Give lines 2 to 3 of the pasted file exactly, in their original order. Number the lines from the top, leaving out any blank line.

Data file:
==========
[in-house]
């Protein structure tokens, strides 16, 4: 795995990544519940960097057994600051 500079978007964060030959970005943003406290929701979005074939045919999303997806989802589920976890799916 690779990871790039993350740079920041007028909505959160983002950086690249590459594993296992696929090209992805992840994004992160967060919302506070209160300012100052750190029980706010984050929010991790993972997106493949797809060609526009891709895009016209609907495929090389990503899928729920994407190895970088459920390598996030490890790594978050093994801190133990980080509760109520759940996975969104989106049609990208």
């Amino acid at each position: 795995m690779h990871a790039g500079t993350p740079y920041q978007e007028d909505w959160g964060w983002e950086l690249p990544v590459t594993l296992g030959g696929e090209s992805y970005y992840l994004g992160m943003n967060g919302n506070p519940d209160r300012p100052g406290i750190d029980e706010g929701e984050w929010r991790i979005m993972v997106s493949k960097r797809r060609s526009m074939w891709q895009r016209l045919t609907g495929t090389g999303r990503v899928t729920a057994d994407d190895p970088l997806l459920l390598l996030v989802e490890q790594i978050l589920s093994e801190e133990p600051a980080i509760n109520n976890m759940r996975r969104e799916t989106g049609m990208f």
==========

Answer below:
């Protein structure tokens, strides 16, 4: 795995990544519940960097057994600051 500079978007964060030959970005943003406290929701979005074939045919999303997806989802589920976890799916 690779990871790039993350740079920041007028909505959160983002950086690249590459594993296992696929090209992805992840994004992160967060919302506070209160300012100052750190029980706010984050929010991790993972997106493949797809060609526009891709895009016209609907495929090389990503899928729920994407190895970088459920390598996030490890790594978050093994801190133990980080509760109520759940996975969104989106049609990208």
């Amino acid at each position: 795995m690779h990871a790039g500079t993350p740079y920041q978007e007028d909505w959160g964060w983002e950086l690249p990544v590459t594993l296992g030959g696929e090209s992805y970005y992840l994004g992160m943003n967060g919302n506070p519940d209160r300012p100052g406290i750190d029980e706010g929701e984050w929010r991790i979005m993972v997106s493949k960097r797809r060609s526009m074939w891709q895009r016209l045919t609907g495929t090389g999303r990503v899928t729920a057994d994407d190895p970088l997806l459920l390598l996030v989802e490890q790594i978050l589920s093994e801190e133990p600051a980080i509760n109520n976890m759940r996975r969104e799916t989106g049609m990208f």